Lionfishes reach the Strait of Sicily. Maximum alert for this alien species
The lionfish, often wrongly called scorpionfish, has reached the Sicilian Strait. Maximum alert for this alien species. L’articolo sull’invasione dei pesci leone è disponibile anche in italiano cliccando qui.
The ISPRA (The Italian National Institute for Environmental Protection and Research) communicate translated below is from October 2016:
The lionfish has reached the Strait of Sicily. Maximum alert for the alien species. The capture of two lionfish individuals has been recently pointed out in Tunisia (Gulf of Tunis and Sicilian Strait), Pterois miles is an alien lionfish species from the Red Sea. Known for having colonized a great portion of the Western Atlantic coasts and the eastern mediterranean, the lionfish is one of the most invasive marine species in the world. Its long and thin venomous spines on the dorsal fin make it very dangerous for human health. At the base of these spines there are glands which produce a strong venom; in the worst case scenario this can have lethal effect on humans. This venom remains active from 24 to 48 hours after the fish death: so it is still dangerous even if the individual fish has been dead for several hours.
The recent signal of lionfishes in Tunisia and especially in the Strait of Sicily let us suppose its imminent arrival in Italian waters, just like it happened with other alien species (for example the puffer fish Lagocephalus sceleratus).
It is therefore necessary, as it is pointed by the international recommendations on the mitigation of alien species effects, to give ample notification of this news to the Italian citizens and the mostly interested categories such as professional fishermen, ichthyic markets, veterinarians and other sea operators.
Anyone who catches or sees a lionfish is kindly requested to take a picture of the individual, freeze it if possible and immediately communicate it to the port captaincy and to the ISPRA office in Palermo at the following numbers: 091/6114044-7302574 and email address firstname.lastname@example.org.
A recent report published the 30th of June 2016 by Demetris Kletou, from the research laboratory of Limassol (Cyprus), also published on the magazine Marine Biodiversity Records illustrates the colonizations of these venomous predators known as lionfishes (Pterois miles) in the waters around Cyprus.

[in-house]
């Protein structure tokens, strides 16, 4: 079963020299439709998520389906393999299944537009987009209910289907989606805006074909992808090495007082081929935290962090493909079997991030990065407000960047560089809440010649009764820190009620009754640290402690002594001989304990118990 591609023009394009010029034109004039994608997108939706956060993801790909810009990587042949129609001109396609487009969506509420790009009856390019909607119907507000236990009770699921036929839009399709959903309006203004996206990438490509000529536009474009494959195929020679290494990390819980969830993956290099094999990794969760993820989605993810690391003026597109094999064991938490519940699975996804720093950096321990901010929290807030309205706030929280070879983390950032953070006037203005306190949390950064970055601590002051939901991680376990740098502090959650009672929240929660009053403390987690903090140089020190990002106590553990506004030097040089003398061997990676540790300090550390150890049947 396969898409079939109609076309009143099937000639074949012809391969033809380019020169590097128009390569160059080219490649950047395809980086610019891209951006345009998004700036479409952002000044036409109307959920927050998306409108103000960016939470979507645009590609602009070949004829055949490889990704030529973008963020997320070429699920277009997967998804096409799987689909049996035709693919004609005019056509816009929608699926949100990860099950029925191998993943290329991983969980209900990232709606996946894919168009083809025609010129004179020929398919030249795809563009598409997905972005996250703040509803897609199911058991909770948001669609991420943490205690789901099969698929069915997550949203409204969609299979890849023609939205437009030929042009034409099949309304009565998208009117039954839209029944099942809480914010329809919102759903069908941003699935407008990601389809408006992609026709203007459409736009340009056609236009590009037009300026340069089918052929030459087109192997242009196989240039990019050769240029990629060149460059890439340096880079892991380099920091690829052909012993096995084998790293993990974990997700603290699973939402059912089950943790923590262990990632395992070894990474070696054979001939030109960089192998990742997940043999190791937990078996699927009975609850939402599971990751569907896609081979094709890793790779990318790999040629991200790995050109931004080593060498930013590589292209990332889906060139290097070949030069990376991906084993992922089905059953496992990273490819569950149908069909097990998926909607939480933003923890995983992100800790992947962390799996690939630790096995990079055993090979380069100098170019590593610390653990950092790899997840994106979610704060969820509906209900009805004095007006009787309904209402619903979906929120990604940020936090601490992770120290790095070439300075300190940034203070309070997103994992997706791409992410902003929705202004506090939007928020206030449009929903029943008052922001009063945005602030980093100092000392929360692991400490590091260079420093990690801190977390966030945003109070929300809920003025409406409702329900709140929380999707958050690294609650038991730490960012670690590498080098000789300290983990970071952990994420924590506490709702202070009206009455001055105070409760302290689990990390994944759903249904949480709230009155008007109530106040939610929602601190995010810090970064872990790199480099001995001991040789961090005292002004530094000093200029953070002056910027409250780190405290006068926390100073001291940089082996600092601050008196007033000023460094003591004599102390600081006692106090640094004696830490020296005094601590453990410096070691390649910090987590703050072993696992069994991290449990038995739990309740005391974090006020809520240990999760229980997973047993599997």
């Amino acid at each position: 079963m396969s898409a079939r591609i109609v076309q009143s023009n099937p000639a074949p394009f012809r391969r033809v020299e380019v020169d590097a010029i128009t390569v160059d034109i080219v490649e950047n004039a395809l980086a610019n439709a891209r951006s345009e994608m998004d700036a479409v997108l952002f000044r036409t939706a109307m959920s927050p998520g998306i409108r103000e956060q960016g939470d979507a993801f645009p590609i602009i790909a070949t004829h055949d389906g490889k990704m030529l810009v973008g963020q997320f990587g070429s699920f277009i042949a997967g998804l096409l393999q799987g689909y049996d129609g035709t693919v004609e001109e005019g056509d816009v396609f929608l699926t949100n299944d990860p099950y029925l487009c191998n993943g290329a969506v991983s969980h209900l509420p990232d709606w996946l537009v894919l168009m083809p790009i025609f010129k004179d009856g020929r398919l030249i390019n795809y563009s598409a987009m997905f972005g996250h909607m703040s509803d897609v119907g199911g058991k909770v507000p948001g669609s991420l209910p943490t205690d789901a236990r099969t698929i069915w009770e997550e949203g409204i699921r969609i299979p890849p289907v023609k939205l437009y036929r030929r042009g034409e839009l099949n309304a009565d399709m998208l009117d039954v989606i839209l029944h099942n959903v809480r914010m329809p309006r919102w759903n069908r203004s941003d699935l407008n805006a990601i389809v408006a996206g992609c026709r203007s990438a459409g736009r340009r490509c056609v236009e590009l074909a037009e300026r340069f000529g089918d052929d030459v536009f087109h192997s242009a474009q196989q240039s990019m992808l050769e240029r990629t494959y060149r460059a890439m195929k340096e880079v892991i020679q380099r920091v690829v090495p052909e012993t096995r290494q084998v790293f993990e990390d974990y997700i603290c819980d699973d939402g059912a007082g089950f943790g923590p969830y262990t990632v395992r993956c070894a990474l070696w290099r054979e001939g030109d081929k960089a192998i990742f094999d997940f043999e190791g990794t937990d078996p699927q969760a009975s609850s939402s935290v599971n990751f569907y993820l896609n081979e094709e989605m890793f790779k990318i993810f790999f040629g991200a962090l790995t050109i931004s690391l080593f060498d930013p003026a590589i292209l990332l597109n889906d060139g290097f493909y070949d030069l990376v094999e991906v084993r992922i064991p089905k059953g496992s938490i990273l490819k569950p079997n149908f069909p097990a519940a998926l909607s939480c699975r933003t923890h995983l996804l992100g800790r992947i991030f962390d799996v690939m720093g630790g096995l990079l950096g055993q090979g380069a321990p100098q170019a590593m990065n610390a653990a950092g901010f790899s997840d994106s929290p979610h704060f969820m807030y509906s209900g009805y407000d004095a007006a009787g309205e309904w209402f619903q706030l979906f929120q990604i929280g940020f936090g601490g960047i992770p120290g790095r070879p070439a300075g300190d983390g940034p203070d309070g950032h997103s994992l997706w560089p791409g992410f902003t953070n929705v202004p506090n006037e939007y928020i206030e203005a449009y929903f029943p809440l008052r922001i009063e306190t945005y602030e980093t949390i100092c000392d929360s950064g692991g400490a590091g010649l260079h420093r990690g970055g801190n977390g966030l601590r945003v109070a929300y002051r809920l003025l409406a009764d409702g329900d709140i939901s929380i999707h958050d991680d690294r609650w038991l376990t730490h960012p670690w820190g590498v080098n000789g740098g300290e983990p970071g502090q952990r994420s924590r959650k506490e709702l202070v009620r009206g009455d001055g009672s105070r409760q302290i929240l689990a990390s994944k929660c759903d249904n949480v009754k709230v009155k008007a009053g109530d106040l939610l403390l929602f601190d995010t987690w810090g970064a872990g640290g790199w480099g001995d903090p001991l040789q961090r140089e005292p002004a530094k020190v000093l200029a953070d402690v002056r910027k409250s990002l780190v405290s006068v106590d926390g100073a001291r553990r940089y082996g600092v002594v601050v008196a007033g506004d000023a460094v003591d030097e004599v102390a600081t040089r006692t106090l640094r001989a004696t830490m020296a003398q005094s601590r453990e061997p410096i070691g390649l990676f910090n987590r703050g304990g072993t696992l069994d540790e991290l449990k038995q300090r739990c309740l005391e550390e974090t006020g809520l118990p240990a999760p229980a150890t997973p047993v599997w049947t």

Before you even start wandering what’s wrong with having these fishes in our seas, read the conclusions from the article on the Marine Biodiversity Records magazine:
The Mediterranean sea represents the 0.82% of the area and the 0.3% of the volume of the world’s oceans, but it houses the 4-18% of the described marine organisms and it is a biodiversity hotspot with around 17.000 species (Coll et al. 2010).
Mediterranean ecosystems have to face multiple antrophic menaces such as climate changes, alien species invasion and fisheries (Kletou & Hall-Spencer 2012).
The average temperature in the Mediterranean sea is rising constantly and alien species are spreading, causing communities shifting and tropicalization (Lejeusne et al 2010;. Montefalcone et al 2015).
As of today, there are about 1000 alien species in the Mediterranean sea and most of them are thermophilic, they entered the oriental basin through the Suez Canal (Katsanevakis et al. 2014). The recent extension of the canal together with rising sea temperatures are warnings of a potential worsening of this situation (al. Galil et 2015).
Fish taxa from lessepsian (from the Red Sea to the Mediterranean) migration are rapidly increasing; about 40% of the 130 alien fish species that are now living in the Mediterranean sea have been found since 2001 and they have been expanding their geographical range since then (al. Zenetos et 2012).
Fistularia commersonii or bluespotted cornetfish has colonized the great majority of the Mediterranean sea in only 7 years (Azzurro et al. 2012) where it represents a challenge for local ecosystems as it feeds on a wide variety of preys (41 taxa) and is specialized on commercial fry Boops boops and Spicara smaris (Zerro) (al. Bariche et 2009).
The puffer Lagocephalus sceleratus reached the central Mediterrarean (Azzurro et al. 2014) and is spreading towards west (Souissi et al. 2014). It feeds on cephalopods Sepia officinalis and Octopus vulgaris (Cuvier 1797) and it is classified as a fisheries pest (Kalogirou 2013).